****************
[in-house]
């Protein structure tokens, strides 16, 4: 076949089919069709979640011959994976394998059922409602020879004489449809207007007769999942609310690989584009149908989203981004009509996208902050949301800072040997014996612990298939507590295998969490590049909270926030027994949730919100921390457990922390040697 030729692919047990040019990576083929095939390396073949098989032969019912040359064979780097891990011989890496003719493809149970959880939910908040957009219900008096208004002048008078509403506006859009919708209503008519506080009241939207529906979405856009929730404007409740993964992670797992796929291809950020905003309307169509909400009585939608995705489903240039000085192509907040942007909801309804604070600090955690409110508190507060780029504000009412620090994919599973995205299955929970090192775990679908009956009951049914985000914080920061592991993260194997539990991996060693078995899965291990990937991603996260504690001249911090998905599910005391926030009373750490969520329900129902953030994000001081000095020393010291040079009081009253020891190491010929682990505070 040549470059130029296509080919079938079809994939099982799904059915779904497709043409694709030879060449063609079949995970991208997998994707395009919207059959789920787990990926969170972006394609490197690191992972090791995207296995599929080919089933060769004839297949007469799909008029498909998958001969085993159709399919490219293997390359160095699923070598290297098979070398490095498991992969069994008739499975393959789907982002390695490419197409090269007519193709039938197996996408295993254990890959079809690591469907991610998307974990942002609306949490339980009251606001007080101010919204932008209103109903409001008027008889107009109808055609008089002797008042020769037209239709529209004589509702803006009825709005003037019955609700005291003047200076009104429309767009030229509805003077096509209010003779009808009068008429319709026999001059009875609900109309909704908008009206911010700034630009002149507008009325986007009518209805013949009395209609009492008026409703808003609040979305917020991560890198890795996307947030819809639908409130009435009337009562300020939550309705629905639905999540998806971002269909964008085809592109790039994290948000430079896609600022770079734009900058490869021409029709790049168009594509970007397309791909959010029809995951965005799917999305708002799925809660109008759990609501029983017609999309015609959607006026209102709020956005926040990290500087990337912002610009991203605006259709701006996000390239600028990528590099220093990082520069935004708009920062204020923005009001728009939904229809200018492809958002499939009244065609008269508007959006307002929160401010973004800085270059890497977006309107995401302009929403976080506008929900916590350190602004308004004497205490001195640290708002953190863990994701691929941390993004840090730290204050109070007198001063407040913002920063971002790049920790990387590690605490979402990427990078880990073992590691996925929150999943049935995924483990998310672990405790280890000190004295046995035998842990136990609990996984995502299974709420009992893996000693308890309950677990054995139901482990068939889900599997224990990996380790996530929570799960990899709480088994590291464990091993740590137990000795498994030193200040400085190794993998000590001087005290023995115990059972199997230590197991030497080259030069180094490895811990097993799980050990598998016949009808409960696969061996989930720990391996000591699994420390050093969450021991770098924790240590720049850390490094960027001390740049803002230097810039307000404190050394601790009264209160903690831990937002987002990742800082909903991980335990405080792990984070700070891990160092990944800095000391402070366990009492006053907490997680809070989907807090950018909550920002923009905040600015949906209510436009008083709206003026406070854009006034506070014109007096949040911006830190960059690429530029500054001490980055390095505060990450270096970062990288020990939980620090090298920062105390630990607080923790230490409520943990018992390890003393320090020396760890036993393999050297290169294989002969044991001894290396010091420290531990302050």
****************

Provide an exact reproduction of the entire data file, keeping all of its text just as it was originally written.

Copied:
[in-house]
């Protein structure tokens, strides 16, 4: 076949089919069709979640011959994976394998059922409602020879004489449809207007007769999942609310690989584009149908989203981004009509996208902050949301800072040997014996612990298939507590295998969490590049909270926030027994949730919100921390457990922390040697 030729692919047990040019990576083929095939390396073949098989032969019912040359064979780097891990011989890496003719493809149970959880939910908040957009219900008096208004002048008078509403506006859009919708209503008519506080009241939207529906979405856009929730404007409740993964992670797992796929291809950020905003309307169509909400009585939608995705489903240039000085192509907040942007909801309804604070600090955690409110508190507060780029504000009412620090994919599973995205299955929970090192775990679908009956009951049914985000914080920061592991993260194997539990991996060693078995899965291990990937991603996260504690001249911090998905599910005391926030009373750490969520329900129902953030994000001081000095020393010291040079009081009253020891190491010929682990505070 040549470059130029296509080919079938079809994939099982799904059915779904497709043409694709030879060449063609079949995970991208997998994707395009919207059959789920787990990926969170972006394609490197690191992972090791995207296995599929080919089933060769004839297949007469799909008029498909998958001969085993159709399919490219293997390359160095699923070598290297098979070398490095498991992969069994008739499975393959789907982002390695490419197409090269007519193709039938197996996408295993254990890959079809690591469907991610998307974990942002609306949490339980009251606001007080101010919204932008209103109903409001008027008889107009109808055609008089002797008042020769037209239709529209004589509702803006009825709005003037019955609700005291003047200076009104429309767009030229509805003077096509209010003779009808009068008429319709026999001059009875609900109309909704908008009206911010700034630009002149507008009325986007009518209805013949009395209609009492008026409703808003609040979305917020991560890198890795996307947030819809639908409130009435009337009562300020939550309705629905639905999540998806971002269909964008085809592109790039994290948000430079896609600022770079734009900058490869021409029709790049168009594509970007397309791909959010029809995951965005799917999305708002799925809660109008759990609501029983017609999309015609959607006026209102709020956005926040990290500087990337912002610009991203605006259709701006996000390239600028990528590099220093990082520069935004708009920062204020923005009001728009939904229809200018492809958002499939009244065609008269508007959006307002929160401010973004800085270059890497977006309107995401302009929403976080506008929900916590350190602004308004004497205490001195640290708002953190863990994701691929941390993004840090730290204050109070007198001063407040913002920063971002790049920790990387590690605490979402990427990078880990073992590691996925929150999943049935995924483990998310672990405790280890000190004295046995035998842990136990609990996984995502299974709420009992893996000693308890309950677990054995139901482990068939889900599997224990990996380790996530929570799960990899709480088994590291464990091993740590137990000795498994030193200040400085190794993998000590001087005290023995115990059972199997230590197991030497080259030069180094490895811990097993799980050990598998016949009808409960696969061996989930720990391996000591699994420390050093969450021991770098924790240590720049850390490094960027001390740049803002230097810039307000404190050394601790009264209160903690831990937002987002990742800082909903991980335990405080792990984070700070891990160092990944800095000391402070366990009492006053907490997680809070989907807090950018909550920002923009905040600015949906209510436009008083709206003026406070854009006034506070014109007096949040911006830190960059690429530029500054001490980055390095505060990450270096970062990288020990939980620090090298920062105390630990607080923790230490409520943990018992390890003393320090020396760890036993393999050297290169294989002969044991001894290396010091420290531990302050």